Around 78 percent of Romanian executives answering an Ernst & Young survey titled Competing for Growth expect competition on the local market to increase in the next two years. A majority of Romanian executives (62 percent) cite that, in the coming years, new companies from developed markets as well as existing players from emerging markets will be the reason for the increased competition.
The study, which surveyed 1,400 senior executives around the world, found that 85 percent of respondent expect the market to become more competitive over the next two years.
According to the study, markets are expected to be more volatile than before the crisis, with profit margins under pressure due to decrease or containment of prices and increase in labor costs. Specifically, price increases globally are expected to be low, as about 60 percent of respondents expect a price rise that either only matches or is below inflation.
51 percent of the businesses operating globally and 62 percent of the businesses operating in the area of CSE see new companies from developed markets as a driver of increased competitiveness.
Brand and reputation are seen as the most critical factors for competiveness by 61 percent of respondents globally, 48 percent of CSE respondents and 48 percent of the Romanian ones. Therefore, it is likely that we will witness a corresponding increase in marketing efforts over the next two years. Moreover, 39 percent of Romanian respondents indicated cost competitiveness in sales, distribution and service as the most critical factor for competitiveness in order for a company to respond more quickly to market changes, followed that that organizational flexibility (36 percent).
Penetration in new markets is seen as the most effective tactic for boosting business growth, by respondents at all levels of the study. Specifically, 60 percent of respondents worldwide, 71 percent of respondents from CSE and 87 percent of Romanian respondents believe that the best way to grow is by selling their services and products in new markets.
Furthermore, innovation is becoming increasingly important with more than half of the companies, both worldwide and in Central and Southeast Europe, focusing their efforts in introducing new products or services to increase sales in markets where they are already present.
In Romania, while innovation is recognized as a factor of increasing importance in the market by 39 percent of respondents it is not dominant in the development strategy, as 70 percent of the businesses see their development linked to new services and products.
Equally different appears to be the approach that companies are adopting regarding the actions undertaken to increase their flexibility: the respondents of the global study focused their efforts on introducing new products to cover a wider range of market needs, but the respondents from CSE and Romania have focused on investing in more flexible production processes and technologies.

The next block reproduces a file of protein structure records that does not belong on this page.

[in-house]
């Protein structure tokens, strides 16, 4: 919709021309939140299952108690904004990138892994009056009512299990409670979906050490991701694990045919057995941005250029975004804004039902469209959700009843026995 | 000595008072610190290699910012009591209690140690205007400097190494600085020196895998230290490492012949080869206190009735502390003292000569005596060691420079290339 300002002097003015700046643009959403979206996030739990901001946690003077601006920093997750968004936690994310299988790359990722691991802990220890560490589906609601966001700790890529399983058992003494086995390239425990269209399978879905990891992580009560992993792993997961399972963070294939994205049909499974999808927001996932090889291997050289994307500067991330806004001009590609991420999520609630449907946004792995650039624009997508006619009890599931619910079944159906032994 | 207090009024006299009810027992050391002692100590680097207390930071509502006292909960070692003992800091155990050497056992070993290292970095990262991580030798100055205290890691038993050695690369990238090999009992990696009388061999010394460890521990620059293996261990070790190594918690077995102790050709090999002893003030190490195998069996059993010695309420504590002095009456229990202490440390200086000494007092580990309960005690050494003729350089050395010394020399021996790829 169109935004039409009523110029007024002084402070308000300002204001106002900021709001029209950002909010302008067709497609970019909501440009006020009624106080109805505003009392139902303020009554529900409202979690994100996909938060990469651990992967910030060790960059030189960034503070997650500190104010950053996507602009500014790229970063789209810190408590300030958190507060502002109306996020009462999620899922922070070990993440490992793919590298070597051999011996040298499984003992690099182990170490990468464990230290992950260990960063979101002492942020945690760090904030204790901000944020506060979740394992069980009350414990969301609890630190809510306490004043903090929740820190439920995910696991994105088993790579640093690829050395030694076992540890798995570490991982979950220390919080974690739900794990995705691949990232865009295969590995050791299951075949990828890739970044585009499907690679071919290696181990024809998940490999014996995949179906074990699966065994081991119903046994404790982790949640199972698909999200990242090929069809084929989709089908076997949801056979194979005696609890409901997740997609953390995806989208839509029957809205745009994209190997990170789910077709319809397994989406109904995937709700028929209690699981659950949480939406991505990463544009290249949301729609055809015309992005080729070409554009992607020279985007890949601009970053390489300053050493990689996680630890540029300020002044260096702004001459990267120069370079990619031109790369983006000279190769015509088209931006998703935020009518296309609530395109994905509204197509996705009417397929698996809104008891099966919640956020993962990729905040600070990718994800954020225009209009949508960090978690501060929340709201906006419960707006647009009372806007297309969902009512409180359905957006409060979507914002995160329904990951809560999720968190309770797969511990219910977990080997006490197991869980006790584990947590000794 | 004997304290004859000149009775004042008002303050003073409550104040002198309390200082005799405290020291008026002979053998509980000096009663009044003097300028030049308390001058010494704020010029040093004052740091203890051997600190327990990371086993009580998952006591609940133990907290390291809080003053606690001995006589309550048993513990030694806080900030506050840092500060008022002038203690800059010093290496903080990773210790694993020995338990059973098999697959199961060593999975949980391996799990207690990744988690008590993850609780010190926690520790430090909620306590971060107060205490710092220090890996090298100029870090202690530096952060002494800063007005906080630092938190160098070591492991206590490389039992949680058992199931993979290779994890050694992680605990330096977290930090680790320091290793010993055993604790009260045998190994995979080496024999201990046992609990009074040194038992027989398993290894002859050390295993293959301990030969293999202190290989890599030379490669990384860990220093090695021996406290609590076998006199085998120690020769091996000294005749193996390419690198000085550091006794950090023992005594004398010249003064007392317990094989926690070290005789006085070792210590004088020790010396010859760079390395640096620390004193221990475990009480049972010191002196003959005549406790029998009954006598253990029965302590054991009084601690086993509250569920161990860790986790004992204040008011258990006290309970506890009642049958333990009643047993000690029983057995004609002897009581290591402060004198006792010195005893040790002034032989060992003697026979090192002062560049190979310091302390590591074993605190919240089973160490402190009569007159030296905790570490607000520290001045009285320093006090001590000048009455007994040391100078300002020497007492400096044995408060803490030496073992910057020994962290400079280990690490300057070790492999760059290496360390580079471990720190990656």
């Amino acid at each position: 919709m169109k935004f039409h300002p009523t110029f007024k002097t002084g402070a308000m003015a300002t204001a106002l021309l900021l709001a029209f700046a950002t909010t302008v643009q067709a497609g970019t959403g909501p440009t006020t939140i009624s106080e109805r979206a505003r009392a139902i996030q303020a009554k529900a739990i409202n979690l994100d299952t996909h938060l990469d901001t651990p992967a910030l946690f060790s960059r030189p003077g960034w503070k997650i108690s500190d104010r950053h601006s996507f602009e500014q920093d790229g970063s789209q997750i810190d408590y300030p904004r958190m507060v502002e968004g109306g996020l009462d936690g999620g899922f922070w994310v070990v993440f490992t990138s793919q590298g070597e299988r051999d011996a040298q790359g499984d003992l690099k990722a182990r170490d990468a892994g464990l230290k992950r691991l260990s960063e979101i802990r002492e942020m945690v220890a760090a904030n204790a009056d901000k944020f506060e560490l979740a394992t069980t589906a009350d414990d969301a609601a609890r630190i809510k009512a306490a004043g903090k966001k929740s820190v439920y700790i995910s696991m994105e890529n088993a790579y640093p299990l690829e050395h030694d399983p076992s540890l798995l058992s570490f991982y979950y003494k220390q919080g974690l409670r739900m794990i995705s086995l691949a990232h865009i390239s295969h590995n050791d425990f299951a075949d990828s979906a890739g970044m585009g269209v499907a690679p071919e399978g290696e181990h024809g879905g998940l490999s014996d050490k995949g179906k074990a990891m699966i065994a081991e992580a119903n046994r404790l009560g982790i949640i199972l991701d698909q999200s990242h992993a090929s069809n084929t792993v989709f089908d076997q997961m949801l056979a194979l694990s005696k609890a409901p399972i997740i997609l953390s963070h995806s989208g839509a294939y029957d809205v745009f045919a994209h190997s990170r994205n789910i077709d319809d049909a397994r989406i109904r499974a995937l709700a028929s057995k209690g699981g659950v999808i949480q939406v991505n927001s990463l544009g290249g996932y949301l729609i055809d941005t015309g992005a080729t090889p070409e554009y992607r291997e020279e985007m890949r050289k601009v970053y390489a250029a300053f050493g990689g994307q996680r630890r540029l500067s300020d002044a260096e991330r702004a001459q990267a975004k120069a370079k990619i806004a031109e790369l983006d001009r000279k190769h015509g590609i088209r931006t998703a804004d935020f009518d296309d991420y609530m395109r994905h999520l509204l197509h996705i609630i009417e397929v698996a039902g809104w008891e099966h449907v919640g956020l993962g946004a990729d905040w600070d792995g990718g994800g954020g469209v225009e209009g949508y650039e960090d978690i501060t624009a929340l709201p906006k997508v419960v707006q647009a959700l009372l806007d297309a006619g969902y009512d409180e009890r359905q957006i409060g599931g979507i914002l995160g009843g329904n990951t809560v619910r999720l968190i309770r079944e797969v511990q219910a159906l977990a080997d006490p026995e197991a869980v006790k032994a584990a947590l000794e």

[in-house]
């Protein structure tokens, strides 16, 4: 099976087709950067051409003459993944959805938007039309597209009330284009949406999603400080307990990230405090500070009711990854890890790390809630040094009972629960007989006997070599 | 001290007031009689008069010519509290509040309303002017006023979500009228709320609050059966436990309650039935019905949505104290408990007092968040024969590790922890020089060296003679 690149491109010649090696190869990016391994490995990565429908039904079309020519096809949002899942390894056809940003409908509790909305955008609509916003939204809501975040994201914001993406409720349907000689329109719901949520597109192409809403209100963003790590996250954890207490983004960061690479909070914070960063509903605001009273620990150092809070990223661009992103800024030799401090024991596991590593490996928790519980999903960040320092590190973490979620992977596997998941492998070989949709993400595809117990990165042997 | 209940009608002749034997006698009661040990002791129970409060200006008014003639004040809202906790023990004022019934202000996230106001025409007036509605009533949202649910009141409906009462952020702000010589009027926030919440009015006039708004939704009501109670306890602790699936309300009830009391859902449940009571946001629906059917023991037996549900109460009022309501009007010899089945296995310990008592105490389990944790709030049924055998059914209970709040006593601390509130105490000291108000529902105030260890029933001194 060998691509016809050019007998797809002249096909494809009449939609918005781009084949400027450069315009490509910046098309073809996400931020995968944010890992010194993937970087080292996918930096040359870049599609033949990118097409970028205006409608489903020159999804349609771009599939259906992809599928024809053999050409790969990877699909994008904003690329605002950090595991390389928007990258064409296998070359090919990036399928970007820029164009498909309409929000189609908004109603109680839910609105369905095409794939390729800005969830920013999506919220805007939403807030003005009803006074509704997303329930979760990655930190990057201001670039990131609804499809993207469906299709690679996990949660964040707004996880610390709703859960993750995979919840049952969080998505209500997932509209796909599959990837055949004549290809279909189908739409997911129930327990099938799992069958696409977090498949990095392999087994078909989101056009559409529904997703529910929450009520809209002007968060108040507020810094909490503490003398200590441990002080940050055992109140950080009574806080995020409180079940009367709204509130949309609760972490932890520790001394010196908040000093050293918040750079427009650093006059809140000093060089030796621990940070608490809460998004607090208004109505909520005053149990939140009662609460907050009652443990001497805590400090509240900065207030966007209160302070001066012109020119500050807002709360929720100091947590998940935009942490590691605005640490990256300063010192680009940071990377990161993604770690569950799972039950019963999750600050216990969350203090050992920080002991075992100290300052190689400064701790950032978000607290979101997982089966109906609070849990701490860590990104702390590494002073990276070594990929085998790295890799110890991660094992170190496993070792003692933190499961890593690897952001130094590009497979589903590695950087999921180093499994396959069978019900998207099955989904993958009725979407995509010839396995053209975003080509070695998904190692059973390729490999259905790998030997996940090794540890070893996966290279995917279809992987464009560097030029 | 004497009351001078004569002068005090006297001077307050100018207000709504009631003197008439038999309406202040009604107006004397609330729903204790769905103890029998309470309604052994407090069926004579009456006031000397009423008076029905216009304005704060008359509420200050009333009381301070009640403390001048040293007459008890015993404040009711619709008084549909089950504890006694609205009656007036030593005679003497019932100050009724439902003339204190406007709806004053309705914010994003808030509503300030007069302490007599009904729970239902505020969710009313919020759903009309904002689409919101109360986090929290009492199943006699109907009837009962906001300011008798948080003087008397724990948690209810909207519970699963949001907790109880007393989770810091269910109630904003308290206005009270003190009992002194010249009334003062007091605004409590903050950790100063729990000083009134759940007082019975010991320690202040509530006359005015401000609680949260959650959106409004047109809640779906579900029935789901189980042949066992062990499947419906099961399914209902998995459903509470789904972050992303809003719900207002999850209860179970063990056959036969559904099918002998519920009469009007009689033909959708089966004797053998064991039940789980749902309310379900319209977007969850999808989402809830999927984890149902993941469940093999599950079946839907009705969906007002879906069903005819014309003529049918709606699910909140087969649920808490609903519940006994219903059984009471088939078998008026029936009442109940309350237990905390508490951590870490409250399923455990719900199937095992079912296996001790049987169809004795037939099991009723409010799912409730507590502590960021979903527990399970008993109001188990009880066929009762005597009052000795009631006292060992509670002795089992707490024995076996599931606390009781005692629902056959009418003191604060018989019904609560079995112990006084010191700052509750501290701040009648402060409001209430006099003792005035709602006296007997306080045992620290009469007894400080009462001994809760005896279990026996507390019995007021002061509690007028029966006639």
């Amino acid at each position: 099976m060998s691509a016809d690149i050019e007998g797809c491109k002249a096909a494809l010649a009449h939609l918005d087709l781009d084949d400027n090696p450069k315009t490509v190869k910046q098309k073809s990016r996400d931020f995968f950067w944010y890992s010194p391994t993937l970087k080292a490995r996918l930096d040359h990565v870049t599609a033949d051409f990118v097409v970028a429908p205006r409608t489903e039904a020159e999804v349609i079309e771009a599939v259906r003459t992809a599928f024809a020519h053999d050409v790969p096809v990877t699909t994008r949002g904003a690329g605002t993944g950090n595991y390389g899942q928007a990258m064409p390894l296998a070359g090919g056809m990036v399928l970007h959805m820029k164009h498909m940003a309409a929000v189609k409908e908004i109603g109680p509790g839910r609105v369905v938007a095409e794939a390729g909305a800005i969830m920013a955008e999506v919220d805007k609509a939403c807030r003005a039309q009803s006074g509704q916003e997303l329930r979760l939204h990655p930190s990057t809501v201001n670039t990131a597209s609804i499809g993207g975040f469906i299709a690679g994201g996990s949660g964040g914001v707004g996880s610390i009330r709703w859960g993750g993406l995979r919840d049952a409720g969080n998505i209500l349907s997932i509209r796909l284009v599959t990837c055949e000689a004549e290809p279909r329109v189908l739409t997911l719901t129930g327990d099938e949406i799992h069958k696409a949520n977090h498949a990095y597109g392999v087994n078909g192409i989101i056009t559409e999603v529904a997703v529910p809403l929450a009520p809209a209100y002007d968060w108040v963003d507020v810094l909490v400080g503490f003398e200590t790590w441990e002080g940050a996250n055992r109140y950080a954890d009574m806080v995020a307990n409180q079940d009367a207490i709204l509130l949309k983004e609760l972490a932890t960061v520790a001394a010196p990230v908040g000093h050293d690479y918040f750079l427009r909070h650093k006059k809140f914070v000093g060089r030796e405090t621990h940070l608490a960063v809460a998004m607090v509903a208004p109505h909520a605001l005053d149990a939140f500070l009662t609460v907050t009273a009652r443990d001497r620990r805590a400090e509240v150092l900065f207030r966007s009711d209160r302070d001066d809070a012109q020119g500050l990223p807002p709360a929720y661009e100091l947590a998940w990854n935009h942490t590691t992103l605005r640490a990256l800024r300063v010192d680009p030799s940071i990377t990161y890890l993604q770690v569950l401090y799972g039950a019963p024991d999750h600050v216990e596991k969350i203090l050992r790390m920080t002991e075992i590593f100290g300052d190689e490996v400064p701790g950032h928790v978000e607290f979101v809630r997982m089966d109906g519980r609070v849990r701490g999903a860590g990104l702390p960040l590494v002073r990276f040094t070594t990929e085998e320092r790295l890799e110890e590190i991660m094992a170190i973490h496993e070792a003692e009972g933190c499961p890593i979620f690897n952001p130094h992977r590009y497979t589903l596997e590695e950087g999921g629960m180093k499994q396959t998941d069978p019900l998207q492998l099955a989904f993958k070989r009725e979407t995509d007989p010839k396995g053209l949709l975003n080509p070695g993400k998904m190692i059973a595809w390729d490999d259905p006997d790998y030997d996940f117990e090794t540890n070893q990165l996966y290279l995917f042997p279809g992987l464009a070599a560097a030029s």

With the general trend indicating a price rise that either only matches or is below inflation, profit margins remain tight as business costs rise. The main reason is the reduction in demand, which is indicated by all respondents as a major factor, especially from 57 percent of Romanian respondents, followed by input cost inflation (52 percent) and labor cost inflation (48 percent).
In this context, 35 percent of the local respondents indicate that companies aim to reduce their costs by 11-20 percent through different approaches, while 17 percent say their intention is to reduce costs by 5-10 percent and another 17 percent by over 20 percent.
More specifically, domestic firms are focusing mainly on adjusting headcount to market demand (48 percent, increasing the efficiency of human resources through the optimization of processes, tools and training (48 percent), and using better promotion, sales or distribution technology (35 percent).
The survey reveals either an inability, or an unwillingness to go to the capital markets for financing in all markets included in the study. Approximately half of the companies operating in Romania (48 percent) and abroad are planning to finance future growth from cash reserves. Further efforts to increase available working capital will be essential. However, according to the survey findings, the Romanian participants are also considering the following sources: equity release (44 percent), bond issue (35 percent), IPO (26 percent), and sale of non-core assets (26 percent) to finance company growth.
Nearly half of the respondents, especially those from CSE, have improved transparency and frequency of corporate communication on performance with stakeholders, over the last two years. Significant emphasis is also placed on managing their financial reputation. In Romania 78 percent of the respondents consider such actions as key to strengthening relationships with stakeholders, and 48 percent focus on providing additional non-financial reporting.